GOP Senator: Republicans Need To Babysit Trump - Opposing Views

GOP Senator: Republicans Need To Babysit Trump

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Outgoing GOP Sen. Bob Corker of Tennessee has blasted President Donald Trump's leadership style, asserting that his temperament could harm the U.S. on a global scale. Corker and Trump were personal friends before engaging in a public feud on social media.

On Oct. 8, the relationship between Corker and Trump visibly frayed when the president took to social media to accuse the Tennessee senator of lacking a spine.

"Senator Bob Corker 'begged' me to endorse him for re-election in Tennessee," Trump tweeted. "I said 'NO' and he dropped out (said he could not win without my endorsement). He also wanted to be Secretary of State, I said 'NO THANKS.' He is also largely responsible for the horrendous Iran Deal!"

Corker responded on social media: "It's a shame the White House has become an adult day care center. Someone obviously missed their shift this morning."

Later that day, Corker criticized Trump during an interview, asserting that the president was treating his powers like "a reality show."

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"He concerns me," Corker told The New York Times. "He would have to concern anyone who cares about our nation."

Corker disputed Trump's claim that he had asked for an endorsement in a re-election bid. The Tennessee senator asserted that Trump had repeatedly asked him to reconsider his decision not to seek a third term.

On Sept. 26, Corker announced that he was retiring from the Senate and would not run in the 2018 midterm elections. As the chairman of the Senate Foreign Relations Committee, Corker is in an influential position in Congress without having to worry about a re-election campaign.

"I know that we will continue to have an impact for the remainder of our term, and I look forward to finding other ways to make a difference in the future," Corker said at the time, according to the Washington Examiner.

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Corker had given Trump one of his earliest senatorial endorsements during the 2016 presidential race and the men were reportedly frequent golfing partners. Since Trump assumed office in January, though, Corker has become increasingly critical of the president's temperament and competence. On Oct. 6, he told CNN that he believed Secretary of State Rex Tillerson and other Trump Cabinet members "help separate our country from chaos."

Now, Corker is openly stating that he believes Trump's leadership style is dangerous for national security, asserting the president was putting the U.S. "on the path to World War III."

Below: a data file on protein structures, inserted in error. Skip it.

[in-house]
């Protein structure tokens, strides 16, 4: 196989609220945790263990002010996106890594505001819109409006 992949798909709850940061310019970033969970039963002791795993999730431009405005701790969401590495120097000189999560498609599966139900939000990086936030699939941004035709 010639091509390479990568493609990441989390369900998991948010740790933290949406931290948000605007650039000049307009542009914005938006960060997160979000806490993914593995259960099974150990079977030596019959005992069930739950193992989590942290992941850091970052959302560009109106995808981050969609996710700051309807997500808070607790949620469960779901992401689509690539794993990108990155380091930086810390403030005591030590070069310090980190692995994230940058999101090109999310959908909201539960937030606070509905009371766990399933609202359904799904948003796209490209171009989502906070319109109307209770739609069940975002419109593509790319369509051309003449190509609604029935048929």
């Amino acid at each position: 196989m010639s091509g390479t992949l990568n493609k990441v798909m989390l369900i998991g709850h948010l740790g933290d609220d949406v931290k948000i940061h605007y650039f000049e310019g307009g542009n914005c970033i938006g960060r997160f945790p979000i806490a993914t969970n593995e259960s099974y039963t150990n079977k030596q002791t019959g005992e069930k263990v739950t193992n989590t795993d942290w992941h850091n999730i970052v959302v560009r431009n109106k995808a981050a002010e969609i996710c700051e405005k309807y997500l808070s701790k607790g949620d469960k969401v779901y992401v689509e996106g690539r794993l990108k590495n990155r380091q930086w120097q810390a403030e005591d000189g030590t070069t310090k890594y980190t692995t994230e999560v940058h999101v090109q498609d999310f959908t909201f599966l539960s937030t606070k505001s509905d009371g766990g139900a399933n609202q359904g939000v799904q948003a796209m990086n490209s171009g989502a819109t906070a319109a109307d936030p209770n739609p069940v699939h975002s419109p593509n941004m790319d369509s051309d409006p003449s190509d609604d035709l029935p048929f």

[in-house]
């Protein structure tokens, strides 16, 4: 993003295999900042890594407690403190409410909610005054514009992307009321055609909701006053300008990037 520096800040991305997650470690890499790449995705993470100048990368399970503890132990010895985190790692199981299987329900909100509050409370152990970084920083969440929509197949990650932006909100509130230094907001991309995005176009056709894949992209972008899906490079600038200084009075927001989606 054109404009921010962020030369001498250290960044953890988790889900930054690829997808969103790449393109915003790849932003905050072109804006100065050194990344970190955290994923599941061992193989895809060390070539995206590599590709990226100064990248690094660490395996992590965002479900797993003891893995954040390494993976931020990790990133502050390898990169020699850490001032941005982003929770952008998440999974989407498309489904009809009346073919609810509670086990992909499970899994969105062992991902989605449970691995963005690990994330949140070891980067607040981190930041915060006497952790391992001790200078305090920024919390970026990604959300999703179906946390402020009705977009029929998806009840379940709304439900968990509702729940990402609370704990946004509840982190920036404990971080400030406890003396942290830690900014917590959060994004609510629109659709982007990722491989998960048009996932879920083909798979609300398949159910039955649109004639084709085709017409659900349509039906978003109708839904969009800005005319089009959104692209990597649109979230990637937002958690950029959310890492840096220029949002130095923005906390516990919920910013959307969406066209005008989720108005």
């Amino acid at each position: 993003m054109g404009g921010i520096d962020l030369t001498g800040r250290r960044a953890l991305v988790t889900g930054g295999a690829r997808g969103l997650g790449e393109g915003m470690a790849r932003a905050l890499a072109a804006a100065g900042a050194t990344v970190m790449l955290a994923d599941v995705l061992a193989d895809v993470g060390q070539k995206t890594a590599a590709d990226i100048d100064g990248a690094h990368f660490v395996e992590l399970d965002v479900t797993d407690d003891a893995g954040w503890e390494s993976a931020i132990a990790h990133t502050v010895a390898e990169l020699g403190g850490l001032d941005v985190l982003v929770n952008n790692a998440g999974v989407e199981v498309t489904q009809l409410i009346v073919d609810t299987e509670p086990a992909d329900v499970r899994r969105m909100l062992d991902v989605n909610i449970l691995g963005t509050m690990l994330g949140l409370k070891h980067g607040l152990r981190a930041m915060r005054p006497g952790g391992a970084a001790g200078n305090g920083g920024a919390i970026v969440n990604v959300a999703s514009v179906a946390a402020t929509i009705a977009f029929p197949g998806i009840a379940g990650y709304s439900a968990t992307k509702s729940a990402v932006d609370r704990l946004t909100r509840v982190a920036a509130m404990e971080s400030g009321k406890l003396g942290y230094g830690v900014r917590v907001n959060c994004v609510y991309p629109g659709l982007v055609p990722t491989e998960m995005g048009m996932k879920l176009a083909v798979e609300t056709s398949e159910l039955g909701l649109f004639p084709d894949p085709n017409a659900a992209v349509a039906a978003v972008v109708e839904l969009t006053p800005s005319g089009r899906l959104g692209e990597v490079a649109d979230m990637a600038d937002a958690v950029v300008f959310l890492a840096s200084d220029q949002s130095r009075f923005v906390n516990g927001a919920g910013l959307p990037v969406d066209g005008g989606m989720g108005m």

"I know for a fact that every single day at the White House, it's a situation of trying to contain [Trump]," Corker said.

"I know he has hurt, in several instances, he's hurt us as it relates to negotiations that were underway by tweeting things out ... I don't think he appreciates that when the president of the United States speaks and says the things he does, the impact that it has around the world, especially in the region that he's addressing," the Tennessee senator added. "And so, yeah, it's concerning to me."

Corker alleged that the majority of his GOP colleagues were similarly alarmed about Trump's behavior but were unwilling to voice their concerns.

"Look, except for a few people, the vast majority of our caucus understand what we're dealing with here," Corker said. "Of course they understand the volatility that we're dealing with and the tremendous amount of work that it takes by people around him to keep him in the middle of the road."

On Oct. 9, White House counsel Kellyanne Conway blasted Corker's tweet about Trump's temperament, asserting that Republican criticisms of the president undermined his credibility worldwide.

"World leaders see that," Conway told Fox News. "We've all worked with Senator Corker over the years and we thank him for his service, but I find tweets like this to be incredibly irresponsible."

Former GOP congressional aide Ron Bonjean predicted that other Senate Republicans would not join Corker in publicly criticizing Trump even if they in fact shared his concerns, noting that the Tennessee senator was in a unique position because he was not concerned with re-election.

"While it may really bother other Senate Republicans and it’s unnerving that one of their own is being attacked, most aren’t retiring and know they must still work with the White House in order to accomplish legislative goals like tax reform or eventually answer to frustrated voters," Bonjean said.

Sources: CNNDonald J. Trump/Twitter (2), Fox NewsThe New York Times (2), Senator Bob Corker/Twitter, Washington Examiner / Featured Image: Chairman of the Joint Chiefs of Staff/Flickr / Embedded Images: U.S. Embassy Moldova/Flickr, Chairman of the Joint Chiefs of Staff/Flickr

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